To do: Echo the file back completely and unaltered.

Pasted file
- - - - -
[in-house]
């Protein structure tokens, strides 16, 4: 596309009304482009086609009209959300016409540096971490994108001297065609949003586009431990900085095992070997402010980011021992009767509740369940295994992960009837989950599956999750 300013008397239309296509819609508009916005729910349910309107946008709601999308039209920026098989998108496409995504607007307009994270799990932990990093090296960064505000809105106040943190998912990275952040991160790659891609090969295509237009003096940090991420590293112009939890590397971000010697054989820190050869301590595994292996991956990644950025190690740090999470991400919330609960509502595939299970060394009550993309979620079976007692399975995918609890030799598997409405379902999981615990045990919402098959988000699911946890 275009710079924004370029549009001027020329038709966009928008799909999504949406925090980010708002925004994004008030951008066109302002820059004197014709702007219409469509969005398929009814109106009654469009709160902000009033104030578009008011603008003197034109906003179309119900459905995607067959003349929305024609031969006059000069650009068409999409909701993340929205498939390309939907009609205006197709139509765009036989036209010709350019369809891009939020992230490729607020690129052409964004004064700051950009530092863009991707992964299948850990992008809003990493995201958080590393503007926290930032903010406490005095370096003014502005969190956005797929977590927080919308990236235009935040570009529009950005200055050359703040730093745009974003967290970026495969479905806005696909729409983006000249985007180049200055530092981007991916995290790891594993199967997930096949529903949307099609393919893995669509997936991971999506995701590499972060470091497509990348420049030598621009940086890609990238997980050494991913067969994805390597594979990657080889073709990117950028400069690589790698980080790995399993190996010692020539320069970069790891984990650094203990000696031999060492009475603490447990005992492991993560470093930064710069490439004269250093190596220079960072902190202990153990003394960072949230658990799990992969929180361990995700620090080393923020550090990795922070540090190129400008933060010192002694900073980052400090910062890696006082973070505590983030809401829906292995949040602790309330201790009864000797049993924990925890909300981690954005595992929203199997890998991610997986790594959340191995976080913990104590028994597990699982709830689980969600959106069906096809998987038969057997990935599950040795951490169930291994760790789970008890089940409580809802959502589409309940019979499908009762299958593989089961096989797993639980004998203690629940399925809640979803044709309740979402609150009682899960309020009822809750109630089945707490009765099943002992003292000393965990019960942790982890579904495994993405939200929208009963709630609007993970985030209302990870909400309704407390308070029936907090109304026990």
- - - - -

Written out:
[in-house]
């Protein structure tokens, strides 16, 4: 596309009304482009086609009209959300016409540096971490994108001297065609949003586009431990900085095992070997402010980011021992009767509740369940295994992960009837989950599956999750 300013008397239309296509819609508009916005729910349910309107946008709601999308039209920026098989998108496409995504607007307009994270799990932990990093090296960064505000809105106040943190998912990275952040991160790659891609090969295509237009003096940090991420590293112009939890590397971000010697054989820190050869301590595994292996991956990644950025190690740090999470991400919330609960509502595939299970060394009550993309979620079976007692399975995918609890030799598997409405379902999981615990045990919402098959988000699911946890 275009710079924004370029549009001027020329038709966009928008799909999504949406925090980010708002925004994004008030951008066109302002820059004197014709702007219409469509969005398929009814109106009654469009709160902000009033104030578009008011603008003197034109906003179309119900459905995607067959003349929305024609031969006059000069650009068409999409909701993340929205498939390309939907009609205006197709139509765009036989036209010709350019369809891009939020992230490729607020690129052409964004004064700051950009530092863009991707992964299948850990992008809003990493995201958080590393503007926290930032903010406490005095370096003014502005969190956005797929977590927080919308990236235009935040570009529009950005200055050359703040730093745009974003967290970026495969479905806005696909729409983006000249985007180049200055530092981007991916995290790891594993199967997930096949529903949307099609393919893995669509997936991971999506995701590499972060470091497509990348420049030598621009940086890609990238997980050494991913067969994805390597594979990657080889073709990117950028400069690589790698980080790995399993190996010692020539320069970069790891984990650094203990000696031999060492009475603490447990005992492991993560470093930064710069490439004269250093190596220079960072902190202990153990003394960072949230658990799990992969929180361990995700620090080393923020550090990795922070540090190129400008933060010192002694900073980052400090910062890696006082973070505590983030809401829906292995949040602790309330201790009864000797049993924990925890909300981690954005595992929203199997890998991610997986790594959340191995976080913990104590028994597990699982709830689980969600959106069906096809998987038969057997990935599950040795951490169930291994760790789970008890089940409580809802959502589409309940019979499908009762299958593989089961096989797993639980004998203690629940399925809640979803044709309740979402609150009682899960309020009822809750109630089945707490009765099943002992003292000393965990019960942790982890579904495994993405939200929208009963709630609007993970985030209302990870909400309704407390308070029936907090109304026990």